Survival analysis was performed in R 3.5.1 [66] using the R package ‘survival’ [68] and ‘survminer’ [69]. The patients were split into low- and high-expression groups by using the third quartile of CXCR4, CXCL12 and CXCR7 expression. Survival was calculated with the Kaplan–Meier method and compared by the log-rank test.

Supplementary Materials

Supplementary materials can be found at https://www.mdpi.com/1422-0067/20/19/4740/s1.

Author Contributions

K.P. performed most of the experiments with the support of B.E., B.P., and K.F. and also analyzed the acquired data together with J.F. J.F. performed the statistical analysis and the analysis of public available gene expression data together with G.G.T. K.T.P., B.U., A.W., and P.N. collected clinical data and were implicated in the interpretation of the data and study design. E.S. and V.G. performed IHC staining. D.R., M.S., and A.H. performed the migration assays. M.Z. and T.M.W. synthesized WK1. C.B.-S. performed IHC analysis. H.T.G. provided lab space and was implicated in the study design. A.J.D. designed the whole project and wrote the manuscript together with K.P. and K.F.

Funding

K.F. was supported by a grant from the Austrian Society of Hematology and Oncology (ASHO research grant). J.F. was supported by a grant from the OMICS Center Graz of the Austrian Ministry of Science, Research and Economy (to GGT) and the Austrian Science Fund (FWF): T923-B26. A.J.D. was supported by the START-Funding-Program of the Medical University of Graz, by a research grant of the MEFOgraz, and by research grants from the OeGHO (clinical, translational, and ASHO research grant).

Acknowledgments

The authors especially thank the Doctoral Program of Medical Science, Medical University of Graz, Austria. The authors especially thank the Open Access Funding by the Austrian Science Fund (FWF).

Conflicts of Interest

The authors declare no conflict of interest.

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Figure 1. CXCR4 and CXCL12 expression in DLBCL. (a) Expression analysis of CXCR4 and CXCL12 in non-neoplastic control germinal center B cells (GC-B) and diffuse large B cell lymphoma cells (DLBCL) consisting of DLBCL-NGCB and DLCBL-GCB, by RQ-PCR. GCB-DLBCL were further subdivided into primary (DLBCL-pGCB) and transformed DLBCL (DLBCL-pGCB) originating from follicular lymphoma. (b) Expression analysis of CXCR4 and CXCL12 in DLBCL samples with early (stage 1) and advanced stage (stage 2–4) (left graphs) and DLBCL samples with and without bone marrow infiltration (right graphs) by RQ-PCR. (c) Probability of 5-year-survival in DLBCL patients (our cohort left panel and the cohort of Lenz et al. right [20]) stratified by the third quartile of CXCR4 expression, respectively. (d) Representative immunohistochemical stains of CXCR4 (I–III) and CXCL12 (IV–VI) on DLBCL samples (magnification 20×). mRNA expression levels were calculated as a relative expression in comparison to the GC-B cells. All images were captured using an Olympus BX51 microscope and an Olympus E-330 camera.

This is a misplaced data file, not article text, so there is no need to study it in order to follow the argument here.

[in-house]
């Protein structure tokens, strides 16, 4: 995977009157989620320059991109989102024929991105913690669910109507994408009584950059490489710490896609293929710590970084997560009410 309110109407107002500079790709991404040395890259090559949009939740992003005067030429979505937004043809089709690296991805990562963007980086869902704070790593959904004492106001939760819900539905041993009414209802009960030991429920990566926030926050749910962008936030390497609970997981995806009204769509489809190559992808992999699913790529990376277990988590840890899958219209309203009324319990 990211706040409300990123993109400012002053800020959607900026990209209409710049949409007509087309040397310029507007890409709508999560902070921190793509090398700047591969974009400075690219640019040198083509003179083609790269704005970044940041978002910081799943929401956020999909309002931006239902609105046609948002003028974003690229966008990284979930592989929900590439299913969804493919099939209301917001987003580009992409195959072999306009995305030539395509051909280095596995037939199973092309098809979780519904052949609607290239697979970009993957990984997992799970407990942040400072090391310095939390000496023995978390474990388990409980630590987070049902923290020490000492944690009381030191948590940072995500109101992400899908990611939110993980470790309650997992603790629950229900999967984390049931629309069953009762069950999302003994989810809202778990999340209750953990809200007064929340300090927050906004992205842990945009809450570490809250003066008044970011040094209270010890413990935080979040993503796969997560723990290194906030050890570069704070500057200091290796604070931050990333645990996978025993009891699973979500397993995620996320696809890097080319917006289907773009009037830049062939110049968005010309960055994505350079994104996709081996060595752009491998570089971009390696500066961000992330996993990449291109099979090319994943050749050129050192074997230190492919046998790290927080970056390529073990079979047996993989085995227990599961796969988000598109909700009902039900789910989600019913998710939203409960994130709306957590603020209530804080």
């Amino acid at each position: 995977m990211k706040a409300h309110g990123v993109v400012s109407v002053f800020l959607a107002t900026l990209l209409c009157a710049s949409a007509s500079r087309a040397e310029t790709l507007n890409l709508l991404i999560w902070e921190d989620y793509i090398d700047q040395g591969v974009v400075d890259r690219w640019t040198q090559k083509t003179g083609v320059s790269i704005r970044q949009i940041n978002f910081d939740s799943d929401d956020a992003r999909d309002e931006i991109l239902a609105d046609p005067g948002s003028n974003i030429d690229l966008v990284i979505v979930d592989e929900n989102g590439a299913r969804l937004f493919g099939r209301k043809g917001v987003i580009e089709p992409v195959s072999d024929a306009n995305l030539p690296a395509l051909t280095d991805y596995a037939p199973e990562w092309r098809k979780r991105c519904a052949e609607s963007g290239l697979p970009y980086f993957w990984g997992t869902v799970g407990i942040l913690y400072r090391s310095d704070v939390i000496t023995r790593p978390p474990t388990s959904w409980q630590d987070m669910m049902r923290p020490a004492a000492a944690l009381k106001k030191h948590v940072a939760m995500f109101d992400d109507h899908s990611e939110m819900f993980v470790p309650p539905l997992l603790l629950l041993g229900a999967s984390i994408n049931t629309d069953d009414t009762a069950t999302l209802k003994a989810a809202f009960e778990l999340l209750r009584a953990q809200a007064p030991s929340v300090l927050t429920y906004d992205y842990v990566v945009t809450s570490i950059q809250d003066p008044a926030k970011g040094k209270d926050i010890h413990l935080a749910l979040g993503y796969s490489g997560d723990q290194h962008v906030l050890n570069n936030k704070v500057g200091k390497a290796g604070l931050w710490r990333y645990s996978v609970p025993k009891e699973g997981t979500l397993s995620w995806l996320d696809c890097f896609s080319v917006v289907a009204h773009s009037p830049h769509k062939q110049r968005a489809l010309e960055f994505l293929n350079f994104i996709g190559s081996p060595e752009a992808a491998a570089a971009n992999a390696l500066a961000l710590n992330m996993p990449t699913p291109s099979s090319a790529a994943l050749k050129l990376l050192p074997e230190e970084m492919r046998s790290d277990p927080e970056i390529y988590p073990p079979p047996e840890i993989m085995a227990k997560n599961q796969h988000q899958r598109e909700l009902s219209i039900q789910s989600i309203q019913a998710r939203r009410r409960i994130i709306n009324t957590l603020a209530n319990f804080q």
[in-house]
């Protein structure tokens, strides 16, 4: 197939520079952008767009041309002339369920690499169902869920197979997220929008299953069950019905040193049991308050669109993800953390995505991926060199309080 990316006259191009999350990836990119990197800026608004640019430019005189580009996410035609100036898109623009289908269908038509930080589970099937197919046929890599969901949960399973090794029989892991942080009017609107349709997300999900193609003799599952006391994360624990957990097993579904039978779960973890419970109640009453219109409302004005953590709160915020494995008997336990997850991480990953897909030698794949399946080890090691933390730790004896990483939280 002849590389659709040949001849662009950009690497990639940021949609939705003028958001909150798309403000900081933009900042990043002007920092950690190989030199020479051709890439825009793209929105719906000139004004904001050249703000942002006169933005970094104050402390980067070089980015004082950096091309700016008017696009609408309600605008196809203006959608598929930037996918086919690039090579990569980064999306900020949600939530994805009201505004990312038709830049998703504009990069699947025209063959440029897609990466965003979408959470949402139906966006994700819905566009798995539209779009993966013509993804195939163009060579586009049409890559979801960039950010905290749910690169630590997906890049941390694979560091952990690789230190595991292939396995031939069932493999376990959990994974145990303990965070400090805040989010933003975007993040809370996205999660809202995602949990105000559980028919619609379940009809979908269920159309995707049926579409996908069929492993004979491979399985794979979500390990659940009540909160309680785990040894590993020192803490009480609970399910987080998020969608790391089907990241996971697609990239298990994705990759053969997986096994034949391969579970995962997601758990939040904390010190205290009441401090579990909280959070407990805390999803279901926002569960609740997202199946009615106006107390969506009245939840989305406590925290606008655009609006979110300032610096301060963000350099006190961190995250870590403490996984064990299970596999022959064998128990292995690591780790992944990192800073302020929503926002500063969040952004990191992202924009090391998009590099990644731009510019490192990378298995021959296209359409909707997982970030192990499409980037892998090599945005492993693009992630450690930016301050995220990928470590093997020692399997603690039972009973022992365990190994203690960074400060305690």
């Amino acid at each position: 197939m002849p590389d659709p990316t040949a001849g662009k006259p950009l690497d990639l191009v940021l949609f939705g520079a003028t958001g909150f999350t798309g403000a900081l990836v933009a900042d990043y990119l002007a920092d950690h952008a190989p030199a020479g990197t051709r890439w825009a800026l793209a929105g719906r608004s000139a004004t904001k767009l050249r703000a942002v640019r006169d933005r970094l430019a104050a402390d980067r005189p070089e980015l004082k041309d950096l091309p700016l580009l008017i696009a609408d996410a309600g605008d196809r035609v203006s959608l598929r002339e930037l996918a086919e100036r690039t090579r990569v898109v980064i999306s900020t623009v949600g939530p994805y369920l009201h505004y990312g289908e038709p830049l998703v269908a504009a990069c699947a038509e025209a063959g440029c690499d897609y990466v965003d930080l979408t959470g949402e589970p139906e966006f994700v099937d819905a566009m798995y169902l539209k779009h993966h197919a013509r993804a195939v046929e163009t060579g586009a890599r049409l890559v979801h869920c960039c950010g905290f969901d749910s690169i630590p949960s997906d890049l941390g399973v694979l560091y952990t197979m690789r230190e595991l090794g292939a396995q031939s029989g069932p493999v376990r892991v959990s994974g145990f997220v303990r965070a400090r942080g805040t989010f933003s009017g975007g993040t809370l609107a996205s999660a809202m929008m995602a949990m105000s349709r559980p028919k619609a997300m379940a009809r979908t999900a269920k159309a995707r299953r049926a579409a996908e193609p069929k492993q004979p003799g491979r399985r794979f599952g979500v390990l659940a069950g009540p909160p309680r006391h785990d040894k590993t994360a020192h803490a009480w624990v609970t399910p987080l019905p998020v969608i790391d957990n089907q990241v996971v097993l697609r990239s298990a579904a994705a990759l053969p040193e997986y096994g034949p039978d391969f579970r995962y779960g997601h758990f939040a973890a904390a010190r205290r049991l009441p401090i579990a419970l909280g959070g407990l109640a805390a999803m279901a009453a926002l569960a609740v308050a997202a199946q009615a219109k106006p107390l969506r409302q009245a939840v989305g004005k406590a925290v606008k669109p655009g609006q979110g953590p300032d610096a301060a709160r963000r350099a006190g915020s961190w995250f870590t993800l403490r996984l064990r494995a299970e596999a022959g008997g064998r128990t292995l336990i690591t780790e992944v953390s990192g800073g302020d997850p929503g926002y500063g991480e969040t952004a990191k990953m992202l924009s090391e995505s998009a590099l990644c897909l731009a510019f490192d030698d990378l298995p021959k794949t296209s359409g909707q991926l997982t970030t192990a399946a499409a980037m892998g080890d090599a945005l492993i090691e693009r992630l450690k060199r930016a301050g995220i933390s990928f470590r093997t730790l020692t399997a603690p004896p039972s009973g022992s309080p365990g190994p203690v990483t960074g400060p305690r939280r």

Figure 1. CXCR4 and CXCL12 expression in DLBCL. (a) Expression analysis of CXCR4 and CXCL12 in non-neoplastic control germinal center B cells (GC-B) and diffuse large B cell lymphoma cells (DLBCL) consisting of DLBCL-NGCB and DLCBL-GCB, by RQ-PCR. GCB-DLBCL were further subdivided into primary (DLBCL-pGCB) and transformed DLBCL (DLBCL-pGCB) originating from follicular lymphoma. (b) Expression analysis of CXCR4 and CXCL12 in DLBCL samples with early (stage 1) and advanced stage (stage 2–4) (left graphs) and DLBCL samples with and without bone marrow infiltration (right graphs) by RQ-PCR. (c) Probability of 5-year-survival in DLBCL patients (our cohort left panel and the cohort of Lenz et al. right [20]) stratified by the third quartile of CXCR4 expression, respectively. (d) Representative immunohistochemical stains of CXCR4 (I–III) and CXCL12 (IV–VI) on DLBCL samples (magnification 20×). mRNA expression levels were calculated as a relative expression in comparison to the GC-B cells. All images were captured using an Olympus BX51 microscope and an Olympus E-330 camera.
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Figure 2. CXCR4 and CXCL12 expression and BM infiltration. (a) Expression analysis of CXCR4 and CXCL12 in uninfiltrated and infiltrated bone marrow specimens at the time of diagnosis by RQ-PCR. (b) Expression analysis of CXCR4 and CXCL12 in infiltrated bone marrow biopsies and the respective paired sample in patients under remission by RQ-PCR. (c) Representative immunohistochemical stains of CXCR4 (I–II) and CXCL12 (III–IV) on selected bone marrow specimens of DLBCL patients (magnification 20×). (I) and (III) represent the CXCR4 and CXCL12 staining of uninfiltrated bone marrow specimens, and (II) and (IV) represent those of the infiltrated bone marrow specimens. mRNA expression levels were calculated as a relative expression in comparison to uninfiltrated bone marrow specimens. Each bar represents the mean values of expression levels ± standard error of the mean (SEM). The comparison of the expression levels was performed by using the Mann–Whitney U-test or the Student’s t-test. All images were captured using an Olympus BX51 microscope and an Olympus E-330 camera.
Figure 2. CXCR4 and CXCL12 expression and BM infiltration. (a) Expression analysis of CXCR4 and CXCL12 in uninfiltrated and infiltrated bone marrow specimens at the time of diagnosis by RQ-PCR. (b) Expression analysis of CXCR4 and CXCL12 in infiltrated bone marrow biopsies and the respective paired sample in patients under remission by RQ-PCR. (c) Representative immunohistochemical stains of CXCR4 (I–II) and CXCL12 (III–IV) on selected bone marrow specimens of DLBCL patients (magnification 20×). (I) and (III) represent the CXCR4 and CXCL12 staining of uninfiltrated bone marrow specimens, and (II) and (IV) represent those of the infiltrated bone marrow specimens. mRNA expression levels were calculated as a relative expression in comparison to uninfiltrated bone marrow specimens. Each bar represents the mean values of expression levels ± standard error of the mean (SEM). The comparison of the expression levels was performed by using the Mann–Whitney U-test or the Student’s t-test. All images were captured using an Olympus BX51 microscope and an Olympus E-330 camera.